TIPSS procedure is commonly performed in the following patients
- Chronic liver disease (cirrhosis) patients presenting with vomiting of blood from engorged vessels (varices) in the stomach or food pipe. This procedure may be performed either as emergency lifesaving procedure or electively to prevent bleeding episodes.
- Cirrhotic patients with rapid build-up of fluid collection in the abdomen (ascites) or chest requiring repeated drainage tube insertion for fluid removal.
In this procedure, an artificial bypass channel is created between the portal vein and the hepatic vein. It is done to divert the blood from portal vein directly to the hepatic vein and thereby reduce the blood pressure in the portal vein. This is performed by an experienced interventional radiologist as this is a quite complex and risky procedure in these fragile patients with liver disease.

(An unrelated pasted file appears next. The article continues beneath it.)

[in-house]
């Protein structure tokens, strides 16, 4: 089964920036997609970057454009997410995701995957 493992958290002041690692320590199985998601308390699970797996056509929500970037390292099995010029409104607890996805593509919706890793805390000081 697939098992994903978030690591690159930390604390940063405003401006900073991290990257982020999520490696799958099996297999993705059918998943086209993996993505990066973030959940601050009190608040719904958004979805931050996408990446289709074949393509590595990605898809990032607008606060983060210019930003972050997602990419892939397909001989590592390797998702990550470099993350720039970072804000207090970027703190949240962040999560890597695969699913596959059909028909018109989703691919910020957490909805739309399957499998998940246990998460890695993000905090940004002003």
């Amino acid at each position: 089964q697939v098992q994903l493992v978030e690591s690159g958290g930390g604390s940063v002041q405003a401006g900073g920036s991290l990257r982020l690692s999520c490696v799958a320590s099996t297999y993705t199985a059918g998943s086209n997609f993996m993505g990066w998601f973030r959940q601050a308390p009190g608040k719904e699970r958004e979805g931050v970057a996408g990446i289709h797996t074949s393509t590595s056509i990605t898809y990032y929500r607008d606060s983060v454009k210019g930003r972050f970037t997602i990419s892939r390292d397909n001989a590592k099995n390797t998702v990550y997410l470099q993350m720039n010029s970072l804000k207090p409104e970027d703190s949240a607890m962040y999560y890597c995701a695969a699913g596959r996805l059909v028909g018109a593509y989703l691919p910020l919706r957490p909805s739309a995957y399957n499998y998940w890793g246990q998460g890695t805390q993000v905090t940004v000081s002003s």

This procedure is done using X-ray guidance in the angiography suite from inside the blood vessel. The patient will be put to sleep by the anaesthetist. The interventional radiologist accesses a vein in the right side of the neck using a tiny skin incision. A catheter (fine tube) is introduced in to the hepatic vein which is inside the liver. Through the catheter a long thin curved needle is carefully passed out of the hepatic vein through the liver tissue to enter the portal vein under X-ray guidance. Once this is done, a wire is passed through the needle from the hepatic vein in to the portal vein. Then over the wire, a balloon is inflated within the liver between the two vessels to create space for placing a special stent graft. The stent graft is a flexible hollow tube made of thin metallic wire mesh lined on the outside by special material (eg.polytetrafluoro ethylene) which makes it impervious.